Because in my world guinea pigs can fly!

 

The Things My Subconscious Does

I had a very odd dream two nights ago, and I thought I should write it down before I forget. I was riding down a dirt road in my wheelchair (which is weird because I almost never actually use a wheelchair in dreams), trying to get to my family, but the road was muddy, and my wheels kept getting stuck. For some reason there were all kinds of trucks and cars stopped at odd angles, some of them clearly very stuck, all over the road, which made it even harder to get through.

Eventually I got so stuck that I just couldn’t move no matter how hard I tried, but luckily, a woman who I’ve clearly never seen before in real life came and rescued me and brought me to this weird store, where she proceeded to tell me about how teeth work. Then she started putting teeth into a plastic bag to give to me, and told me to take good care of them like I was supposed to put them in my own mouth or something. However, right before I woke up, I saw two pictures on the wall behind her.

The first was a picture of Jesus carrying a cross. The second was of Jesus carrying a very large shovel, standing over what appeared to be a grave; possibly his own. I don’t know what to make of it, and it’s kind of freaking me out a little bit. What’s with the shovel? What does it mean? Why am I seeing this? Was I supposed to have this dream, or is my brain just being a psycho? Usually I know for sure, but this dream was super weird. I don’t understand what stuck-in-mud and bag-of-teeth have to do with anything.

I do know that when you dream about teeth it’s usually because you’re stressed out about something. I guess I have been a little stressed out about school lately, but no more than usual, I don’t think, and I never have teeth dreams. The other somewhat odd thing is that I haven’t been remembering as many dreams as usual lately. Even just a year ago I had a crazy dream every night and I remembered it. Lately I’ve been having a much harder time remembering my dreams, which is annoying to me because I like my insane little adventures. I feel like I might have been supposed to remember this one in particular, but I don’t know why. I guess I could do a little research and try to figure it out.

Because in my world guinea pigs can fly!

We Are Of The World, And That’s Okay

I was taking a walk yesterday, and I was amazed at just how colorful the trees in my neighborhood were. It’s kind of funny, actually; it’s like I forget that they get this way every year. They really are beautiful, and they drop giant piles of orange and red leaves that smell amazing.

I take a walk just about every day if it’s warm enough outside, and yesterday was about perfect. It was a bit cool, but not uncomfortably so. There was a bit of a breeze, and the sun was warm. My walk takes me around the horseshoe of the street I live on, then down a busier street, and onto the street that leads to the cemetery. I then wander down to the back of the cemetery, which is connected to my friend’s back yard, and I cut through there to get home. I sometimes sit in the back of the cemetery for a while and look at the sky or follow ants, or sometimes talk to my grandmother on the phone. Sometimes I just talk to myself. Yesterday I just sat there with my eyes closed. It was very nice.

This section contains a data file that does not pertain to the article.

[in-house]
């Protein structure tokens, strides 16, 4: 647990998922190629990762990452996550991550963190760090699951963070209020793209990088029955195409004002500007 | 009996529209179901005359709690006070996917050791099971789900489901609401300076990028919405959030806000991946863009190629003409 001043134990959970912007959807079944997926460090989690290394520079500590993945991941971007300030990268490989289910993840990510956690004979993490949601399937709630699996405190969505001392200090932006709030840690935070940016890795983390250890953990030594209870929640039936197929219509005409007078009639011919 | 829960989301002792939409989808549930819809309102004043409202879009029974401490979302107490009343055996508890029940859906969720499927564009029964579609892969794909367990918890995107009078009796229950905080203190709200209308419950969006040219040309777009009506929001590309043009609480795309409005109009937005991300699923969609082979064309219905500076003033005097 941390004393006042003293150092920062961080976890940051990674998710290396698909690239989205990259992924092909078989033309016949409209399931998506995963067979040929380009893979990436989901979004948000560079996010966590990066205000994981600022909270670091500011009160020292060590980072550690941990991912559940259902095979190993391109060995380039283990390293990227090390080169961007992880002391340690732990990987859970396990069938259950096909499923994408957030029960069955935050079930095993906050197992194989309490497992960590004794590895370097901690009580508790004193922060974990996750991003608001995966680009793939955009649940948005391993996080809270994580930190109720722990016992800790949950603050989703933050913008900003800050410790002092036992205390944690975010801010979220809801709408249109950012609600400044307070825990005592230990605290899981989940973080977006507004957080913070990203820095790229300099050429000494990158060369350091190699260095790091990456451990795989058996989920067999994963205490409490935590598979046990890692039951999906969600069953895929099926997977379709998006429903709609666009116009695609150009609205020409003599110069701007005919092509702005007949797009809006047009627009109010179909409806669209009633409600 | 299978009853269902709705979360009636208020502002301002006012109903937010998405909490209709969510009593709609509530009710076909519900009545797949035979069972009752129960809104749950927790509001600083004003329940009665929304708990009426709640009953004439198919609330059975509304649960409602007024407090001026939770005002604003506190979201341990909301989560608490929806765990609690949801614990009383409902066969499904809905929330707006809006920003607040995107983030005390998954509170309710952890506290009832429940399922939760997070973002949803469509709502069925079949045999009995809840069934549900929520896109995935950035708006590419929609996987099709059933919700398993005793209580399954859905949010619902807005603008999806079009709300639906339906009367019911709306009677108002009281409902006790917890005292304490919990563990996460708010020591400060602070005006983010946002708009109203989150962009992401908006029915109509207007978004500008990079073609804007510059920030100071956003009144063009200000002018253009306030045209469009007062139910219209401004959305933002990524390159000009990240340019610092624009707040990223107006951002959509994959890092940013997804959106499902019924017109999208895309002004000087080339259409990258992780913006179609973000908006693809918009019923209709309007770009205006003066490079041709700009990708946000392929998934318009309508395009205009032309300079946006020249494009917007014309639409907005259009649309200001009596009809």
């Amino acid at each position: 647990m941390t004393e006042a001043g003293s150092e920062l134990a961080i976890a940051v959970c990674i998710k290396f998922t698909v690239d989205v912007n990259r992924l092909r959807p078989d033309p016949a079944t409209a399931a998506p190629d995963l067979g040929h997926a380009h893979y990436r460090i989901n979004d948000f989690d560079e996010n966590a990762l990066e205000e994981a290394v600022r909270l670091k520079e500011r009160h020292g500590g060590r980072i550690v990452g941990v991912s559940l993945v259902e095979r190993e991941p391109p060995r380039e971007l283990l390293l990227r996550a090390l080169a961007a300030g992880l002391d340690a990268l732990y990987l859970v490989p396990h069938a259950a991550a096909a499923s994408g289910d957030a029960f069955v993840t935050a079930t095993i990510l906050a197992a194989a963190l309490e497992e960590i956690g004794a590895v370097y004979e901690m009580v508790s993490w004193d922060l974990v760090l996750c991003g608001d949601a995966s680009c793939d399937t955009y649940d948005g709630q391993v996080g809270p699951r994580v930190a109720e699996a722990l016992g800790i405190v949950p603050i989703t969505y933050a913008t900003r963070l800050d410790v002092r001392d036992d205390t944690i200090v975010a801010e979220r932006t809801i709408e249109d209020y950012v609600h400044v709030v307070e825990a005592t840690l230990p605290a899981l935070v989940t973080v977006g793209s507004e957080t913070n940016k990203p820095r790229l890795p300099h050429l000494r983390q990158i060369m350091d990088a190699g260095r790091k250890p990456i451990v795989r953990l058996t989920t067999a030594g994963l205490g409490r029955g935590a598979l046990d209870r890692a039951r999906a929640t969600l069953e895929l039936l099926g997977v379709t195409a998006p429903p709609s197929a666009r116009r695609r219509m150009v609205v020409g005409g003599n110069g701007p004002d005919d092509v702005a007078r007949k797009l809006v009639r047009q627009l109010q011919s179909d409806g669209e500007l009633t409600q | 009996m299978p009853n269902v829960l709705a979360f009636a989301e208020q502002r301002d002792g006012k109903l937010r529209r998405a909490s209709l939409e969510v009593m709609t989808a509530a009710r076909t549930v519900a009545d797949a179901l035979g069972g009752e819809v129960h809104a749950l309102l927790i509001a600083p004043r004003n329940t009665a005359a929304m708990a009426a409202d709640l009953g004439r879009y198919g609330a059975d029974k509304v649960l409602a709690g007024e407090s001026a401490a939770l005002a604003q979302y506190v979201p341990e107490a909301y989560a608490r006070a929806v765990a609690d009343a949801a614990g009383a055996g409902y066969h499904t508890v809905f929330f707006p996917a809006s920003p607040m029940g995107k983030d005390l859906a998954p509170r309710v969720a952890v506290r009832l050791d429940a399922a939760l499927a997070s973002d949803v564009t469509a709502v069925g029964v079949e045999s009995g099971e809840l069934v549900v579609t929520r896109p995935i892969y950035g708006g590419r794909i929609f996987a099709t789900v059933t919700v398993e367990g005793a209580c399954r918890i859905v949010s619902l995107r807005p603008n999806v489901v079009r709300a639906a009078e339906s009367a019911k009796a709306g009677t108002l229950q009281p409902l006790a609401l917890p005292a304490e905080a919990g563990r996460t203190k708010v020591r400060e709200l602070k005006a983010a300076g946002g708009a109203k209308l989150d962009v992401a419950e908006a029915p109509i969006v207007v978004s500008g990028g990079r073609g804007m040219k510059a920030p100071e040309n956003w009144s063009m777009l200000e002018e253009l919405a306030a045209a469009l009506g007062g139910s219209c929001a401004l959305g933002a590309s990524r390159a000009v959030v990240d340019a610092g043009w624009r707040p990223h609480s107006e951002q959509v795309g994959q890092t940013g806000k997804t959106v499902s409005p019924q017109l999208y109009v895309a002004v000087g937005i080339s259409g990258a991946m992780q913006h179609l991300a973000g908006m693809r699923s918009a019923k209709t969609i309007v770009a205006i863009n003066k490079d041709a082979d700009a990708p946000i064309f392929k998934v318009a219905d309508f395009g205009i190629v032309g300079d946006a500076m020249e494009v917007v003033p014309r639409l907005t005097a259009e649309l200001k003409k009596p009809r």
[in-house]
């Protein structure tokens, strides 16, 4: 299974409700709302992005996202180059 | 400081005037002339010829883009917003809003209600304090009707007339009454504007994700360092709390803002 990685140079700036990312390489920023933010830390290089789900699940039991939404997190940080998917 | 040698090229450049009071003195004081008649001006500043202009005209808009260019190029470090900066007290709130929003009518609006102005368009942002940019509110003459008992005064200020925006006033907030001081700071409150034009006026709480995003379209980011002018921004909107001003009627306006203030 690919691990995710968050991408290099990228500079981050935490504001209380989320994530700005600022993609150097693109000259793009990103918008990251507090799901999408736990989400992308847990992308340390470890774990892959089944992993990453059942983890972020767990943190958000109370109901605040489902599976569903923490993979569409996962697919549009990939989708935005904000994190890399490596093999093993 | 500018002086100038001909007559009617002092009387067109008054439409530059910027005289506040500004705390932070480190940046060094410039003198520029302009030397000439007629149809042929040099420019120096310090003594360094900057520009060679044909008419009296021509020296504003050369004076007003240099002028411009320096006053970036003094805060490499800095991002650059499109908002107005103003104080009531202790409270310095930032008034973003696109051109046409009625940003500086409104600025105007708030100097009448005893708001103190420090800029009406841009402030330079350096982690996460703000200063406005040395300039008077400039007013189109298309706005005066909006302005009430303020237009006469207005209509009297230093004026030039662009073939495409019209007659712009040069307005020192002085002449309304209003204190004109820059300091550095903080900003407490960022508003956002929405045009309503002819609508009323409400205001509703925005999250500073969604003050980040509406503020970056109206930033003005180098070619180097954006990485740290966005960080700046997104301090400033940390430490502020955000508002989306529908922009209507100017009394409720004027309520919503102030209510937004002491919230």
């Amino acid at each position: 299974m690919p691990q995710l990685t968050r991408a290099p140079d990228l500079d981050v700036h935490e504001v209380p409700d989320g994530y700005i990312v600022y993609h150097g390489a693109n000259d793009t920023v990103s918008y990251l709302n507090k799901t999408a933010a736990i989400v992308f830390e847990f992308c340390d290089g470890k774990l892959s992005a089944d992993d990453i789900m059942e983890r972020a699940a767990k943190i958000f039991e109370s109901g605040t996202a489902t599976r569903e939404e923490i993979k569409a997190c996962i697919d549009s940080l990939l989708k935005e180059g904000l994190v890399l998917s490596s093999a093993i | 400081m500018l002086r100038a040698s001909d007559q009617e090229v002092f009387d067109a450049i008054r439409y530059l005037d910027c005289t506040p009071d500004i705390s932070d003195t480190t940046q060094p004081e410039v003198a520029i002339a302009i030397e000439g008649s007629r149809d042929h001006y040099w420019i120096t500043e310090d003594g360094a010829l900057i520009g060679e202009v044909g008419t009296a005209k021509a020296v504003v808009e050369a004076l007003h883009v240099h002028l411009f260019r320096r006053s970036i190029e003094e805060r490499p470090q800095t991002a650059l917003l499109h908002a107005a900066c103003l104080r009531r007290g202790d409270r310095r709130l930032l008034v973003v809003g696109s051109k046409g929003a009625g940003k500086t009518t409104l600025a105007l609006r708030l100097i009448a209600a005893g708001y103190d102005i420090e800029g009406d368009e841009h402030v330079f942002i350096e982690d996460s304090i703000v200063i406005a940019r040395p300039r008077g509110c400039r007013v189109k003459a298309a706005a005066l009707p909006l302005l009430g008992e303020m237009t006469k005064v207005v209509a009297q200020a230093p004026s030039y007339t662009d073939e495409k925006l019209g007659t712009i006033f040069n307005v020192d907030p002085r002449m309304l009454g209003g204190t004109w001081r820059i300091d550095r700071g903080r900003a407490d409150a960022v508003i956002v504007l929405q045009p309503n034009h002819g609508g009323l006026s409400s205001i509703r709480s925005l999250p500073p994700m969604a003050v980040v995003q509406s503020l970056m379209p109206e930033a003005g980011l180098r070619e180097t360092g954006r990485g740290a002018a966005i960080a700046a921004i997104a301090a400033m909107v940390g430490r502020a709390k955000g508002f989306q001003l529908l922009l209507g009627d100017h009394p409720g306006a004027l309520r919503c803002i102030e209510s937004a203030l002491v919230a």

There are a few particularly colorful trees on my street, and they, along with a video I remembered, made me think of something: The world itself is not evil. The world worships God. A similar thought came to my mind after seeing (or rather, hearing) this video in one of my classes. It is the sound of crickets slowed down to what they would sound like if they had the same lifespan as humans:

I remember a quote from John Keats that has stuck with me since high school. He said in his poem Ode on a Grecian Urn: “Beauty is truth, truth beauty–that is all/ Ye know on earth, and all ye need to know.” An idea that is thrown around a lot at my school is that, as Christians, we should be “in the world but not of it.” Well, the fact of the matter is, we are “of the world,” and I don’t necessarily think that’s a bad thing. Nature is beautiful and innocent, and we are natural beings. Obviously we, along with many things we create, have been corrupted by sin, but we were created in the image of God, and I think that somewhere within us, that innate goodness remains. If it didn’t, I don’t think it would be possible for us to know God. Furthermore, I don’t think it would be possible for us to be creative.

What I’m trying to say is that the trees changing color is their way of worshiping God. Birds singing; crickets chirping; water flowing and giving life; the sun rising and setting everyday; it’s all Creation’s way of worshiping, and saying “thank you” to the Creator. As humans, we often try and do it so elaborately, with complicated music and ceremony and what have you: but in a way, even just existing and acknowledging where we came from and our place in the world is a form of worship; possibly the purest form.

Because in my world guinea pigs can fly!

Thank You

I’ve recently made it up to almost 180 followers. I really do want to say thank you all for following me, because half the time I feel like I have absolutely nothing important to say; half the time I feel like a pretentious poop face when I talk about “important” things; and half the time I’m just an idiot student/musician trying to promote myself and/or “save the world.”

I’ve said it before, but most of the time I probably have no idea what I’m talking about. Most of the time, I’m probably wrong about something. It’s absolutely a thrill to find that people agree with me or are at least interested in what I have to say sometimes, so thanks.

I started this blog nearly three years ago almost on a whim. I’ve talked about a million different things, thrown out really stupid and/or random ideas, and I’ve changed, and it’s changed a lot. I’ve been terribly controversial, and incredibly boring, and for some reason people read this stuff.

I really do appreciate it, so thanks for reading, thanks for stopping by, and thanks for coming back!

Katie

Here Is A Thing

Hey, everyone!

I know I’ve been a giant pain in the butt lately, but I have one more thing I’m going to bug you with. I’ve recently created a bandcamp profile, and although some of you might have bought my album on iTunes (which is super cool of you), you might not have, and if not, you can get it here for slightly less monies:
https://katierosecurtis.bandcamp.com/album/replace-these-empty-spaces